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X-Ray Equipment

DANGER: X-rays are a form of ionizing radiation and can cause severe tissue damage and cancer. The high voltage required is also a serious hazard. I do not recommend that you attempt to replicate the following experiment. Never attempt to X-Ray body parts unless you are a qualified radiologist.

I obtained a Philips Oralix 50 X-Ray head on eBay. It is designed for dentistry. The tube in this head operates at 50kV with a beam current of 7.5mA. The control box was sold separately, but I did not buy it because it is just a fancy timer. The head is completely self contained with its own power supply and only needs a 240V mains supply to operate. It is not rated for continuous use as there is no forced cooling. Extended use would damage the tube.

The clear plastic cone at the front is where the X-Ray beam emerges. The cone is just a collimator and distance gauging device. The mains connection and physical mounting is via the black spigot on the right.

To make it safer to use, I removed the X-Ray head from its plastic casing and mounted it on a lead shielded box with an interlocked steel door. The box is made from a wooden frame covered with MDF board. The shielding is lead roof flashing, which is screwed to the wood. The shielding is not perfect, so as an extra precaution, I operate it using a foot pedal in the next room. The wall between the rooms is red brick and so provides good shielding for 50kV X-Rays.

The perforated black box on the top contains the X-Ray head. The beam is pointing downwards and enters the shielded box through a small hole. The head contains the X-Ray tube, high voltage transformer and filament transformer. It is oil filled to provide the high degree of electrical insulation required for operation at 50kV.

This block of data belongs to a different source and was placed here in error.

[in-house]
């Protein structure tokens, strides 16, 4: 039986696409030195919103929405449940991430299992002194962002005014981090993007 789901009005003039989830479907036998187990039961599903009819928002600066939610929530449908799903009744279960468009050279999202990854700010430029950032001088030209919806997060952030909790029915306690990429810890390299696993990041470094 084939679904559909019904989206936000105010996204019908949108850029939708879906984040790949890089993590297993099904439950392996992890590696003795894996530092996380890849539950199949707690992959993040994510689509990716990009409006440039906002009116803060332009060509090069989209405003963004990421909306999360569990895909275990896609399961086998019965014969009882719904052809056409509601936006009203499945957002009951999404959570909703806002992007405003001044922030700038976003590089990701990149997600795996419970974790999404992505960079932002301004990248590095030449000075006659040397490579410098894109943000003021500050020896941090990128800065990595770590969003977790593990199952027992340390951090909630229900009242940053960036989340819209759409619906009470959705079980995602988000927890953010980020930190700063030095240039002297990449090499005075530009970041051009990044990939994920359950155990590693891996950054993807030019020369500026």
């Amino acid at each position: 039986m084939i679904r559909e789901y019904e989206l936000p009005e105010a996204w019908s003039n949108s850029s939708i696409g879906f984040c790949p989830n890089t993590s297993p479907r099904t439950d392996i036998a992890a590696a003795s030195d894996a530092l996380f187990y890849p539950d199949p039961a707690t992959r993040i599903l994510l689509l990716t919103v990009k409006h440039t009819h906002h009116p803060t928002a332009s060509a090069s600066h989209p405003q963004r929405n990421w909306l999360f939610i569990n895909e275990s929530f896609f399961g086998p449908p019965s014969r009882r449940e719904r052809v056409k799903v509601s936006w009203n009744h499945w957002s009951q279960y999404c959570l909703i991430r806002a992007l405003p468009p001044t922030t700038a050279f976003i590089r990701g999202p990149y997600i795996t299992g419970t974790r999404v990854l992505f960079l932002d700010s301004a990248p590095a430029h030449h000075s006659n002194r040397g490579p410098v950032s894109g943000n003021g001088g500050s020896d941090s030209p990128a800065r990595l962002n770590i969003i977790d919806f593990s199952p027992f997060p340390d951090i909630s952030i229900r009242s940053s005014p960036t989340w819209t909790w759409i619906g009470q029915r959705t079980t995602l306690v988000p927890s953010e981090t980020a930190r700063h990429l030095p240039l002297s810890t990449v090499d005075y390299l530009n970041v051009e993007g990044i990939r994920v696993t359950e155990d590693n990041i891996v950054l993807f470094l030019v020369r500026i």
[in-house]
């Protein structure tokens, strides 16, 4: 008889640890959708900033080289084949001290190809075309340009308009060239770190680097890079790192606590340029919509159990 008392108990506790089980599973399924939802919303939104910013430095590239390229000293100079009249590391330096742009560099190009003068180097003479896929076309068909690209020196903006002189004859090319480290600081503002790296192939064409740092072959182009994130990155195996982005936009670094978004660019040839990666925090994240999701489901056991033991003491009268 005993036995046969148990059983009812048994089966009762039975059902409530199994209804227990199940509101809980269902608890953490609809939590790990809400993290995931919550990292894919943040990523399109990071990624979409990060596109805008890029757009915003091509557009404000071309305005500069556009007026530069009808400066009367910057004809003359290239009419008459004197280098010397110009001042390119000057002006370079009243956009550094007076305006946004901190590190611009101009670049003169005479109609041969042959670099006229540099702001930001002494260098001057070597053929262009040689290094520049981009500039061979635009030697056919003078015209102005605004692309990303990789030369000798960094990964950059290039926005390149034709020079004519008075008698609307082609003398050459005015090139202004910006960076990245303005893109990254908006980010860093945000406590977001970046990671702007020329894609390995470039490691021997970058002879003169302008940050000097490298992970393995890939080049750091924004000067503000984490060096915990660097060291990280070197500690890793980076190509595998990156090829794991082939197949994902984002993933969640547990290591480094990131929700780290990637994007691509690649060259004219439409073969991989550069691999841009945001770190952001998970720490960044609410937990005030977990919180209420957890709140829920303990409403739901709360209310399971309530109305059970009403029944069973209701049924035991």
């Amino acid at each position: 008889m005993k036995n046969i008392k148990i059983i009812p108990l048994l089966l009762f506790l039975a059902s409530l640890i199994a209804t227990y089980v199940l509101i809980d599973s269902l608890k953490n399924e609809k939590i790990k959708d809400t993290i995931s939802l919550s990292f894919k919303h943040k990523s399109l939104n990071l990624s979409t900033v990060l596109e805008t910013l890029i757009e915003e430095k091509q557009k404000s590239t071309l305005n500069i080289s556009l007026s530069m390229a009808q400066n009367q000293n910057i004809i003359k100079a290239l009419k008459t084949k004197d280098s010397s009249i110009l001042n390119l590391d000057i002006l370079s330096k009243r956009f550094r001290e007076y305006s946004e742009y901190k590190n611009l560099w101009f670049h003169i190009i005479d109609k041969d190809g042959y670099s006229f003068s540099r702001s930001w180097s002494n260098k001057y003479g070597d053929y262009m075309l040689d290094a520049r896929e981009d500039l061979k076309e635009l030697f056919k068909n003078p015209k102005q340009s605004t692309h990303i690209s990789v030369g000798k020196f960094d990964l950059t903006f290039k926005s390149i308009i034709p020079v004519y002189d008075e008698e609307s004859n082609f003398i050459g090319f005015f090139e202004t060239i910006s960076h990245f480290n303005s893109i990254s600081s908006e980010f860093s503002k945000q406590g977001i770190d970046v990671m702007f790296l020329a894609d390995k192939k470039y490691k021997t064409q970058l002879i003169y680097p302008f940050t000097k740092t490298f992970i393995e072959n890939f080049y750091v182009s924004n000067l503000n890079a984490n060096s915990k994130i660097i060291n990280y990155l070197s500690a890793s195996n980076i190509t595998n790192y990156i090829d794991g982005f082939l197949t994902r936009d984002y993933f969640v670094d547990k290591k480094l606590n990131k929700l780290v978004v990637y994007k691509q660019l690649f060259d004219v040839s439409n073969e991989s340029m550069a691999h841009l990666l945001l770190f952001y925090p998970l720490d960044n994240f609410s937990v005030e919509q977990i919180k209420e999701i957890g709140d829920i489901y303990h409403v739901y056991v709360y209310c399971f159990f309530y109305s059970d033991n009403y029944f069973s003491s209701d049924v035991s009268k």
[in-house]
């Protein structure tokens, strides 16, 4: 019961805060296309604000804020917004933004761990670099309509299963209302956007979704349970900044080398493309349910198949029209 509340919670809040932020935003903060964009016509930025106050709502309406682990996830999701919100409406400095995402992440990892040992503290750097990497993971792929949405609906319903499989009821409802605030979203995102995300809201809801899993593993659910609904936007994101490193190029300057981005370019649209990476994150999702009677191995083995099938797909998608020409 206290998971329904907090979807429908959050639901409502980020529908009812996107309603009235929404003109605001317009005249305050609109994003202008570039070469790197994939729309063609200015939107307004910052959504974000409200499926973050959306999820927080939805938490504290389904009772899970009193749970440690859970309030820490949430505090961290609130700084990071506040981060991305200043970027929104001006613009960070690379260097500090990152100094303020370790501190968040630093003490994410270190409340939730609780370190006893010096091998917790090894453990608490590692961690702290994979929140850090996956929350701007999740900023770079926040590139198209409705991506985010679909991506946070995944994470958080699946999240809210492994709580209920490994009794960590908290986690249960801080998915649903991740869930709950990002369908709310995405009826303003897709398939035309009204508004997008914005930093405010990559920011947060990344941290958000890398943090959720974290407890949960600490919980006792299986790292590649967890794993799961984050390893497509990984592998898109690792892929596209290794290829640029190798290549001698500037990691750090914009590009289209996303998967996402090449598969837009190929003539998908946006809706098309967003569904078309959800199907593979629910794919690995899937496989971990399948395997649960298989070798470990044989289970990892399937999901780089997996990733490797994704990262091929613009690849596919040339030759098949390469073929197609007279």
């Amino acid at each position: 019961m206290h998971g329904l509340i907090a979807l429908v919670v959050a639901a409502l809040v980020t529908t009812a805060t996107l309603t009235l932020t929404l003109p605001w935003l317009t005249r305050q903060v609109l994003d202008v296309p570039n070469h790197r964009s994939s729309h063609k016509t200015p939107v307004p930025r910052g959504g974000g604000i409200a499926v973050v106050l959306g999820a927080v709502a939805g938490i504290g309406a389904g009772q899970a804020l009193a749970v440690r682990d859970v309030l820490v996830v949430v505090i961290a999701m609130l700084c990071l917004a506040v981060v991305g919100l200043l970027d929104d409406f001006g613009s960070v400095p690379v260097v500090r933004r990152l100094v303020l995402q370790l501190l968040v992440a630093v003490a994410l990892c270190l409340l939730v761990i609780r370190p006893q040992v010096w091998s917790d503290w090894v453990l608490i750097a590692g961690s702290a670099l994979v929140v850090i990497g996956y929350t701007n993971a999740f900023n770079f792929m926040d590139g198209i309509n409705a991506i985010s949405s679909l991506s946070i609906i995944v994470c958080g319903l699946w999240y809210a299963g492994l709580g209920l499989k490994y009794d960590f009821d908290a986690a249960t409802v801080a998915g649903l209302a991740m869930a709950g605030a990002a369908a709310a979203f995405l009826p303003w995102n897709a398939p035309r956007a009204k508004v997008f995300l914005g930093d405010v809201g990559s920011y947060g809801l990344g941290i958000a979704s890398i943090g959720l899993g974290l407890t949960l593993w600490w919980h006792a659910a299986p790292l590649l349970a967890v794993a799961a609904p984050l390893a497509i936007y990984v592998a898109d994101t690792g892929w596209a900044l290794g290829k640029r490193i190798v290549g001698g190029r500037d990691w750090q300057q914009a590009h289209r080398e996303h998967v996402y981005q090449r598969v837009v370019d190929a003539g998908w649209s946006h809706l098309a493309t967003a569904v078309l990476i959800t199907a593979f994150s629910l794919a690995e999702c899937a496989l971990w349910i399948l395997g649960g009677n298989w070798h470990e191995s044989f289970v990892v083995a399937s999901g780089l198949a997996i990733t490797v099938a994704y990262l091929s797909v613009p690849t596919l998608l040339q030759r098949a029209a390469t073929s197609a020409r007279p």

The steel front door is held shut by magnetic catches and hinges downwards. There is a magnetic switch (top right) which prevents operation when the door is open. There is also a sounder which bleeps when the X-Rays are on.

The film is placed in the bottom of the box in a cassette. This gives a tube to film distance of about 500mm. This distance allows the beam to spread enough to expose 24cm by 30cm film.

The object to be radiographed is placed on top of the film cassette. Exposure times vary depending upon the object, but are typically 20 to 40 seconds. I found the best exposure time for each object mainly by guesswork and some trial and error.

All pictures were recorded using a cassette incorporating enhancement screens. The X-Rays cause the enhancement screens to fluoresce and the light exposes the film. Two types of cassette were used. Most of the smaller items were X-Rayed using an Agfa Curix 18x24 green cassette, shown on the left. Larger items were X-Rayed using a Dupont Cronex 24x30 blue cassette. The Agfa cassette produces better results than the Dupont one and I have since obtained a 24x30 Agfa cassette.

The cassettes have to be used the correct way up to avoid artifacts in the image. The cassette shown has a label on the other side which reads 'tube side'.

The cassette is light tight and held shut by the sliding catches on the right hand side. When the catches are released, it hinges open like a book.

The film has to be loaded in a darkroom, but once the cassette is closed it can be exposed to daylight. This makes it much easier to handle.

All the gallery images were recorded on standard black and white photographic paper except the 13A plug and the filter which were recorded on Agfa Structurix D4 X-Ray film. A box of 9cm x 12cm Agfa X-Ray film is shown on the left. Each box contains 100 sheets. It tends to produce better contrast than standard photographic paper and also has the advantage of being on a transparent backing which allows it to be exposed by both enhancement screens.

Agfa Structurix is intended to be used with a special developer chemical, but I have found that standard black and white photo paper developer works well. I have also used it with a standard red safe-light with no obvious fogging. I developed it for 2 minutes using Ilford Multigrade paper developer diluted 1+9 with water. I then fixed it for 3 minutes using Ilford Rapid Fixer also diluted 1+9 with water.

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